In a perfect world, every improv scene would feature at least two interesting characters.
Too often, there’s only one. Or none.
I’m guilty of this as much as anyone. If someone is playing a great character, I’m inclined to be the straight man. But why rob myself of having fun as my own unique character?
When I think about this, my mind automatically gravitates to “Casablanca.” Nearly everyone in that film is a razor-sharp character. The main story is a love triangle, but all around that triangle, you have a million interesting people. Renault. Sam. Ugarte. Ferrari. Then there are the sub-supporting characters like Carl and Sascha. Even they are fun to watch!
So why do we often populate our shows with such dull humans?
I recently coached a rehearsal in which I had two performers begin a scene. When it was time to edit, I instructed the players on the sideline to “tag out” the less interesting character. The more interesting character would remain, beginning a fresh scene opposite someone new. The goal, I said, was to stay on stage as long as possible.
As the exercise unfolded, I noticed the players coming in with more detailed characters than they normally played. That was my goal. But far too often, people would jump in and play straight against the goofy character.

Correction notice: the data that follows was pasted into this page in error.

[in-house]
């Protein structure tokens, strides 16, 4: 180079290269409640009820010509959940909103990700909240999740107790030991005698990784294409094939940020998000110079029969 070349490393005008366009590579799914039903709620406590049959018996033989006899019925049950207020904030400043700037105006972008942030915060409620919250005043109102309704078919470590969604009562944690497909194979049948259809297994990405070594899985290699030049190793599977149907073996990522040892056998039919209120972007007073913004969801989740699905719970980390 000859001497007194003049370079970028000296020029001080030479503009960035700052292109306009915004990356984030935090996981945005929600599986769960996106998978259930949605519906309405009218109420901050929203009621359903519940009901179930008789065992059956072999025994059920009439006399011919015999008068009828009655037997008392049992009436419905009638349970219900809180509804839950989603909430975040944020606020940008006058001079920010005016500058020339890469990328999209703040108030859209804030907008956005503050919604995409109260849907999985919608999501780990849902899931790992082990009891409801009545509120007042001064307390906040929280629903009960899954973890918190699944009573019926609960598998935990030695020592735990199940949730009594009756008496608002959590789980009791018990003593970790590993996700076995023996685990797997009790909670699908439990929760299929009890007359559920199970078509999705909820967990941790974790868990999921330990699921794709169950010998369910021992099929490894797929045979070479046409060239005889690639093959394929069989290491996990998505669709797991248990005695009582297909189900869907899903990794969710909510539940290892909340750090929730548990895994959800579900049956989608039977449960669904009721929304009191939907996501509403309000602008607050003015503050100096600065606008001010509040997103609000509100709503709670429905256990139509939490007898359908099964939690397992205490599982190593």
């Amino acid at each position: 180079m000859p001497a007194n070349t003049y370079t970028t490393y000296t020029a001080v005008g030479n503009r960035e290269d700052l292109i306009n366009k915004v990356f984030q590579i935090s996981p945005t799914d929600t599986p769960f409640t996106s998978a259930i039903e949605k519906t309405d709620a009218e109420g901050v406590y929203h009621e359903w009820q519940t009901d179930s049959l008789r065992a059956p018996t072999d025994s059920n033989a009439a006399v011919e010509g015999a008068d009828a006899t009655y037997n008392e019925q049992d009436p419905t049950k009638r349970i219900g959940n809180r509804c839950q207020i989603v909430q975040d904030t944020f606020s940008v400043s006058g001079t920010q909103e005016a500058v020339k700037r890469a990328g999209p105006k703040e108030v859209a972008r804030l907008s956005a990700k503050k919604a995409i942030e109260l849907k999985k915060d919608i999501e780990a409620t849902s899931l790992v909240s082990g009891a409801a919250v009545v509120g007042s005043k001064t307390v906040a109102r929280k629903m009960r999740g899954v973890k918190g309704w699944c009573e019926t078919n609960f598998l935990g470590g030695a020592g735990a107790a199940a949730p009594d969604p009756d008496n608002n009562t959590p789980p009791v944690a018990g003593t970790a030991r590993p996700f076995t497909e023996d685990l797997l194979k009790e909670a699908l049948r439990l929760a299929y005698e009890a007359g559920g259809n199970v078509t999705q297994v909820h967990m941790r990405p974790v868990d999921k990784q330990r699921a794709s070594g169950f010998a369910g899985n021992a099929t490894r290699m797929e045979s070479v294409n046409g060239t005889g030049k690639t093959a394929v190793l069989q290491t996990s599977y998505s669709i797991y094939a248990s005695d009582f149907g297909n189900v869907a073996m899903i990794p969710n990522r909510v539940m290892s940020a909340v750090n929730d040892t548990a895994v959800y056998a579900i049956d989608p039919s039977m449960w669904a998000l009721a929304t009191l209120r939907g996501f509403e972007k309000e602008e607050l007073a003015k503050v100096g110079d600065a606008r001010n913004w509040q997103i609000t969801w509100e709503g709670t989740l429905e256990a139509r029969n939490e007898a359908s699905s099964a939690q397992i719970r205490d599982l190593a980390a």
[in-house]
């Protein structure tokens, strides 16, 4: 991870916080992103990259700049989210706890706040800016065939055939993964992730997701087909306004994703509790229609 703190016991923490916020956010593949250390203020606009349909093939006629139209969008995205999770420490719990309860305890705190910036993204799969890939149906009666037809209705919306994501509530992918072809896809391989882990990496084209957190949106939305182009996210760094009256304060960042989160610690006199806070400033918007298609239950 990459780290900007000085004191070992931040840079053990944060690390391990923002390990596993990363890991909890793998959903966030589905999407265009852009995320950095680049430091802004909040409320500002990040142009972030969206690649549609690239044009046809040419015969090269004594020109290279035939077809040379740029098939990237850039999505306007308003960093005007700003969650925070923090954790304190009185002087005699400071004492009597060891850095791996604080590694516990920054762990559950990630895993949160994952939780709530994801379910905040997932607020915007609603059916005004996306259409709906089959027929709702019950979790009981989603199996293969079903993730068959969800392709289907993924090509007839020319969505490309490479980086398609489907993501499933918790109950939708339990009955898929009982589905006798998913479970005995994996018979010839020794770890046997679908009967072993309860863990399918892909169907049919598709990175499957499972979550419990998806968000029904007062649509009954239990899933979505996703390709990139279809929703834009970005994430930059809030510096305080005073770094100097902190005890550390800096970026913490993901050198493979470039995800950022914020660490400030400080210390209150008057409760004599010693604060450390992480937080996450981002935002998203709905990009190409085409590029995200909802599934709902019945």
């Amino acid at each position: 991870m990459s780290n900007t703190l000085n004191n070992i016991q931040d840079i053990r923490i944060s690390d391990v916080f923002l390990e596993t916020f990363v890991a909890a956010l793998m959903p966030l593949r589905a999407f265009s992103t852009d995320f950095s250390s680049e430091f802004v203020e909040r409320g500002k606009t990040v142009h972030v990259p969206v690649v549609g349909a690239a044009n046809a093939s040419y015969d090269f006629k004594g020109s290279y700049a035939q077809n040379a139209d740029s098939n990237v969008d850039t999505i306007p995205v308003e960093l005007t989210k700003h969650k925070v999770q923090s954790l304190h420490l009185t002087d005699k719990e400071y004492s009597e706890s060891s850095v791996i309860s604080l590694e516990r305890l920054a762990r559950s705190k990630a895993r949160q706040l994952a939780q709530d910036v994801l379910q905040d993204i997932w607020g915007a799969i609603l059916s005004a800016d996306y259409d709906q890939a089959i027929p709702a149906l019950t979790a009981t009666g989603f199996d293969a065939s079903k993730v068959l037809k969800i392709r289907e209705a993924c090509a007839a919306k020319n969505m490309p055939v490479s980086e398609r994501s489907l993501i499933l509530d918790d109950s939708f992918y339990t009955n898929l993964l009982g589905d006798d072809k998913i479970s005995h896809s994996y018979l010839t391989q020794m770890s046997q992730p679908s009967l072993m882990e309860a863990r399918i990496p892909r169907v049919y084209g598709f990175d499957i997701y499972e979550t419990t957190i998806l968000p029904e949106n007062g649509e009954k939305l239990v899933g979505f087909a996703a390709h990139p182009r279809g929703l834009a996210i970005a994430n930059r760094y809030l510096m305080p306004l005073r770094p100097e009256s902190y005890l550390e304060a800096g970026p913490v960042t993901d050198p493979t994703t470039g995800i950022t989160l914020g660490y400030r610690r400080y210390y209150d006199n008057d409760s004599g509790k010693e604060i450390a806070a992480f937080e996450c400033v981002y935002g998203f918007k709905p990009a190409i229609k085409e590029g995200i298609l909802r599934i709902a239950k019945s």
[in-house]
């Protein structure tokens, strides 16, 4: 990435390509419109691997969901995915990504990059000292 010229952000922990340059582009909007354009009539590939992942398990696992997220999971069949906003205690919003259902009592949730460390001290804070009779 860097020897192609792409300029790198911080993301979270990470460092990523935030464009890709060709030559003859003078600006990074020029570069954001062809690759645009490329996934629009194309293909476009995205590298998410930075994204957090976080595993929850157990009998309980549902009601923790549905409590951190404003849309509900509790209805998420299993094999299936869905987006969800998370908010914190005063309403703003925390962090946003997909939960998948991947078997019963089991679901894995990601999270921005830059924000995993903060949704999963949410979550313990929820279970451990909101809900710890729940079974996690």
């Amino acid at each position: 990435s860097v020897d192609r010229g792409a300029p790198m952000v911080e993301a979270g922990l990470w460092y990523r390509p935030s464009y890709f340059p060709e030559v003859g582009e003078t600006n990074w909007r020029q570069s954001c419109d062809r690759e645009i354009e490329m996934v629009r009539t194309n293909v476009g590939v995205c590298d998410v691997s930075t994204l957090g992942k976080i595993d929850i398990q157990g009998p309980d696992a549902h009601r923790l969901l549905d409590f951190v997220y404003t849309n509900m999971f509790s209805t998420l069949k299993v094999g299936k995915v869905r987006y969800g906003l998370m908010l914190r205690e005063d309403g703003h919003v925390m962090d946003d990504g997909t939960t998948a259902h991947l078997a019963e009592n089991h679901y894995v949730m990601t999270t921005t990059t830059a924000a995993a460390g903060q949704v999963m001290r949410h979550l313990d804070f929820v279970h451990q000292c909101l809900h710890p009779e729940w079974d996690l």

Do we think there can only be one interesting character per scene? What about Looney Tunes or the Muppets? Every character in those worlds is unique. No one is just a cardboard cutout.
Especially as I prepare myself for an upcoming audition, I am mindful of this. Just because I step on stage to encounter a fascinating character, I’m not condemned to be boring. If anything, I must also be fascinating. I should be a character so unique, the audience is sad when the scene is edited. And if I can’t do that, why am I an actor to begin with?
Got an improv question? E-mail me at boilingpointimprov[at]gmail.com